If a valid watermark message is recovered, the detector proceeds to measure the strength of the watermark signal. There are multiple metrics for assessing watermark strength, including the degree of correlation between the reference signal and the detected signal, and a measure of symbol errors in the raw message estimates. One way to measure the symbol errors is to reconstruct the raw message sequence using the same error correction coding process of the embedder on the valid message extracted from the watermark. This process yields, for example, a string of 1000 binary symbols, which can be compared with the binary symbols estimated at the output of the spread spectrum demodulator. The stronger the agreement between the reconstructed and detected message, the stronger the watermark signal.
 More specifically, an approach for measuring the strength of the watermark signal is as follows:
 1. Use the message payload read from the watermark to re-create the original embedded bit sequence (including redundantly encoded bits from error correction coding) used for the watermark.
 2. Convert the original bit sequence so that a zero is represented by−1 and a one is represented by 1.
 3. Multiply (element-wise) the soft-valued bit sequence used to decode the watermark by the sequence of step 2.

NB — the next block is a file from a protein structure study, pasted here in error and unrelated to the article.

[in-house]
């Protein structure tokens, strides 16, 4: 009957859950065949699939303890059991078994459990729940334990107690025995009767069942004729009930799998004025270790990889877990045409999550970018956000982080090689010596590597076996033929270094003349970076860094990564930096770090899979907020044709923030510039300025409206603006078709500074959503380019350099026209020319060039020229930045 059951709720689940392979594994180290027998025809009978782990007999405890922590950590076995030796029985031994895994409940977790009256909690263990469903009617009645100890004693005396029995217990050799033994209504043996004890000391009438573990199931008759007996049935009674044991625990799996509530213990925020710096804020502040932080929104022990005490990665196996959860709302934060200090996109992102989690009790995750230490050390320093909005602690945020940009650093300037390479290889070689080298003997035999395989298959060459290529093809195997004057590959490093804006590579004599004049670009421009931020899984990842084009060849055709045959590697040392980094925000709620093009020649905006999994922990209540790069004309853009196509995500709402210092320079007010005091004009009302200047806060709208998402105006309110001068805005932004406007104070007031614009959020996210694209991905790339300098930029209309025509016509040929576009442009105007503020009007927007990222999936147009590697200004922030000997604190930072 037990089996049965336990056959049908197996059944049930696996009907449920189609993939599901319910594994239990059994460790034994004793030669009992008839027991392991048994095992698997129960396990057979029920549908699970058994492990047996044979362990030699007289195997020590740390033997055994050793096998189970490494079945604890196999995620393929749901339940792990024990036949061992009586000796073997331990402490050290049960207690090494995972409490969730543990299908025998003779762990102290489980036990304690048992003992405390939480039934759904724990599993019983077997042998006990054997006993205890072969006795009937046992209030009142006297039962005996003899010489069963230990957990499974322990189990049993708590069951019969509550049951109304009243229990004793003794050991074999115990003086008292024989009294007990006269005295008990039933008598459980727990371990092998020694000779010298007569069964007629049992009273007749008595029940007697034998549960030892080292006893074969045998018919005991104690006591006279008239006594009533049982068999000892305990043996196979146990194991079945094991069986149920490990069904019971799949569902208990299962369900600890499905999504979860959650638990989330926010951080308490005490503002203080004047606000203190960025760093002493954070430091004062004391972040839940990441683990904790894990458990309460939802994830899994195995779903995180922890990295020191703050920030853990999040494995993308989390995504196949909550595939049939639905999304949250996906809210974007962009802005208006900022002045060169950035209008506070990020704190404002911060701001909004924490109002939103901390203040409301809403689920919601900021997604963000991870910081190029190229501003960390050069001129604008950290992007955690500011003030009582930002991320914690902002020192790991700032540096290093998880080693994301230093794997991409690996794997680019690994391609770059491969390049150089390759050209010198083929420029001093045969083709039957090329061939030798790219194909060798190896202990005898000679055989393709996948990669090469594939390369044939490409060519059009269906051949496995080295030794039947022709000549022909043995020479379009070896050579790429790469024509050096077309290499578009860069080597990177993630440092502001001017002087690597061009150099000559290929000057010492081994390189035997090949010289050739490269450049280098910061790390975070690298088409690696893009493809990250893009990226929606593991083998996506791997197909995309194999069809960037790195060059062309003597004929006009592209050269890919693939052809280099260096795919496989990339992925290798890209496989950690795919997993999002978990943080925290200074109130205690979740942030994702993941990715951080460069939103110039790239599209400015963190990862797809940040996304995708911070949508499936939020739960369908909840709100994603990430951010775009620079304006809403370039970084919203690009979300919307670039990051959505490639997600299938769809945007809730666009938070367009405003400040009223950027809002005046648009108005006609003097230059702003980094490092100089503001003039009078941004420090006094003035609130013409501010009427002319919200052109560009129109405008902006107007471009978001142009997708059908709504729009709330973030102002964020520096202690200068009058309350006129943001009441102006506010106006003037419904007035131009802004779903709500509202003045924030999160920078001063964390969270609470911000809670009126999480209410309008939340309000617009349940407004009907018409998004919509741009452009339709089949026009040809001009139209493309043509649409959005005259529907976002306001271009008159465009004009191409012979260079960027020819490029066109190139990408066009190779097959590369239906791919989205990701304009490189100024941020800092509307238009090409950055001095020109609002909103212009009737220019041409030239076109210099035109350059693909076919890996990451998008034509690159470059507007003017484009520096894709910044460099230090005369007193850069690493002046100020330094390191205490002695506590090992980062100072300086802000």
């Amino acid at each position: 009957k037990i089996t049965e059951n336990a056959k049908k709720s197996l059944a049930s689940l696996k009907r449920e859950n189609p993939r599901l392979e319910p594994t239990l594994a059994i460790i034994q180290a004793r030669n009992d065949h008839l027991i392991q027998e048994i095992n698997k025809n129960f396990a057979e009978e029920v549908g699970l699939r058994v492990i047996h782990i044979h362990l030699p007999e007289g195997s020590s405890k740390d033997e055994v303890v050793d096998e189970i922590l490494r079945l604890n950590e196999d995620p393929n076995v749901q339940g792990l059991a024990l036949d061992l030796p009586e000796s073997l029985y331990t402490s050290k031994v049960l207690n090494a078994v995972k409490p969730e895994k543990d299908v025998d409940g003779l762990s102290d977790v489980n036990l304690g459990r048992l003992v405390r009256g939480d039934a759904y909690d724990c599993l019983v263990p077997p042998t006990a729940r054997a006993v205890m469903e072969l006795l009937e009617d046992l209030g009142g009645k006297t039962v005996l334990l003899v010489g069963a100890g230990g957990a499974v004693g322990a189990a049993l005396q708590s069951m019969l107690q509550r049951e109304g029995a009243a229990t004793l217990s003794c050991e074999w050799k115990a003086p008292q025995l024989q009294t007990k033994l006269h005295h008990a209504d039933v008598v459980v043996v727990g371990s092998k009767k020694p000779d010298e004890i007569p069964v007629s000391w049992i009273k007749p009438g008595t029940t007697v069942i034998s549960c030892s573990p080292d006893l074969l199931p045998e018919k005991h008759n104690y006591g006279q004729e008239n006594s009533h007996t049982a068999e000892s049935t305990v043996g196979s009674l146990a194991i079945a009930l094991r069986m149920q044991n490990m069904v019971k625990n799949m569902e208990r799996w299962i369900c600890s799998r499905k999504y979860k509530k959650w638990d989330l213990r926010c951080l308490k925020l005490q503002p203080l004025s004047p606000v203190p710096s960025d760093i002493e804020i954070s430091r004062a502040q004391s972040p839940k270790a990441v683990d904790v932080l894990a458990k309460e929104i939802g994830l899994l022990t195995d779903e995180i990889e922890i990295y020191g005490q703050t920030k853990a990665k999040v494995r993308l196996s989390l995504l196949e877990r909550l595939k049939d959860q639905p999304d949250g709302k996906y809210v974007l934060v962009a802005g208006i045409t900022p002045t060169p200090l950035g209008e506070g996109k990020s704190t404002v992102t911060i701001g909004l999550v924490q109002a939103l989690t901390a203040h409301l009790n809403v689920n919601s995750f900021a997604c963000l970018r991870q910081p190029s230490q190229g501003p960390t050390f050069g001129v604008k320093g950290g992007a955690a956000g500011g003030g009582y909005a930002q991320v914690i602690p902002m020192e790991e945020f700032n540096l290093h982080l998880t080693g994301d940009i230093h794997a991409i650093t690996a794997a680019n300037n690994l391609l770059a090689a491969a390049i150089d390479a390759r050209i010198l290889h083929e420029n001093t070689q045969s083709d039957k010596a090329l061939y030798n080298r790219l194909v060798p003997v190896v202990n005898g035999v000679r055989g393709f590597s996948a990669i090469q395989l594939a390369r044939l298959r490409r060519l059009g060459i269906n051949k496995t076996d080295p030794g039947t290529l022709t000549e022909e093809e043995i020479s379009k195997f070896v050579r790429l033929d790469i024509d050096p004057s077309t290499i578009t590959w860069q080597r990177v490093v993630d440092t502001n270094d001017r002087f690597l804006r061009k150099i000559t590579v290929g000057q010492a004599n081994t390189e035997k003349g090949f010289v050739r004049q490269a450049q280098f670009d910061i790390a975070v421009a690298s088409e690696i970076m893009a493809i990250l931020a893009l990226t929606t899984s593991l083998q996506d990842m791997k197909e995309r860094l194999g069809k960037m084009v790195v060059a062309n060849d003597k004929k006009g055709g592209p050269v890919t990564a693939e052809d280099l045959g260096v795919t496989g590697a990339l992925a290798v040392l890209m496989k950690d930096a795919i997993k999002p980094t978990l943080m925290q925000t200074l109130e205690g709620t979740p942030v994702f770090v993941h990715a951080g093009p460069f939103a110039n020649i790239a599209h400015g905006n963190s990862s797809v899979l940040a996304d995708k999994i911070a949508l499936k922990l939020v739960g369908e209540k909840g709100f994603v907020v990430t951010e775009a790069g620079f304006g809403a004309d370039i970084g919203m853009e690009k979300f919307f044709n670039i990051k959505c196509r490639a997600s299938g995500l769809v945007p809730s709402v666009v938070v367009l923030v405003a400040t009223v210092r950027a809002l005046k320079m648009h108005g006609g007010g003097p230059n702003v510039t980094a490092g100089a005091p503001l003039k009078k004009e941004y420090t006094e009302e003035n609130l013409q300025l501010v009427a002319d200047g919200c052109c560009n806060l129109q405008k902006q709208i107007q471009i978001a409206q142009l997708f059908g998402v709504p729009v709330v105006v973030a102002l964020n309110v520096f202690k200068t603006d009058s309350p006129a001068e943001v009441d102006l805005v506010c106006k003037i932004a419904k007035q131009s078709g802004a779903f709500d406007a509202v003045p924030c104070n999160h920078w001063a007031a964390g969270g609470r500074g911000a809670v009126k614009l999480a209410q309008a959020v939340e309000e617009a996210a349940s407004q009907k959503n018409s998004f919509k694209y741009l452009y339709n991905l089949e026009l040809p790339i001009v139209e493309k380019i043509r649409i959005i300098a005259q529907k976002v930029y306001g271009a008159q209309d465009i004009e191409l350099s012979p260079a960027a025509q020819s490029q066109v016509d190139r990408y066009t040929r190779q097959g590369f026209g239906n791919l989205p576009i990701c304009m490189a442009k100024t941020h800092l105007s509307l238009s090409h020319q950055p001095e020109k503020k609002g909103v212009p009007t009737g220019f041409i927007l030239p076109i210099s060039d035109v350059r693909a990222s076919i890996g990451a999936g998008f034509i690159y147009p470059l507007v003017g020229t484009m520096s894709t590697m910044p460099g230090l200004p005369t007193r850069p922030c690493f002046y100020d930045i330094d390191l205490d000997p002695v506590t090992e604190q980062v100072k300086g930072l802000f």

4. Create one or more measures of watermark strength from the sequence resulting in the previous step. One such measure is the sum of the squares of the values in the sequence. Another measure is the square of the sum of the values in the sequence. Other measurements are possible as well. For example, soft bits associated with high frequency components of the watermark signal may be analyzed to get a strength measure attributed to high frequency components. Such high frequencies are likely to be more sensitive to degradation due to photocopying, digital to analog and analog to digital conversion, scanning and re-printing, etc.
 5. Compare the strength measures to thresholds to decide if the suspect image has been captured from an original or a copy of the printed object. The threshold is derived by evaluating the difference in measured watermark strength of copied vs. original printed objects on the subject printer platform used to create the original, and a variety of copiers, scanners and printers used to create copies.
 This same technique of measuring symbol errors can be applied to two or more different watermarks embedded at different spatial resolutions. Each of the watermarks may have the same or different message payloads. In the first case where the watermarks have the same message payloads, the message extracted from one of the watermarks may be used to measure bit errors in each of the other watermarks. For example, the message payload from a robust watermark embedded at a low spatial resolution may be used to measure the bit errors from a less robust watermark at a higher spatial resolution. If the watermarks carry different message payloads, then error detection bits, such as CRC bits, can be used in each message payload to ensure that the message is accurately decoded before re-creating the original, embedded bit sequence.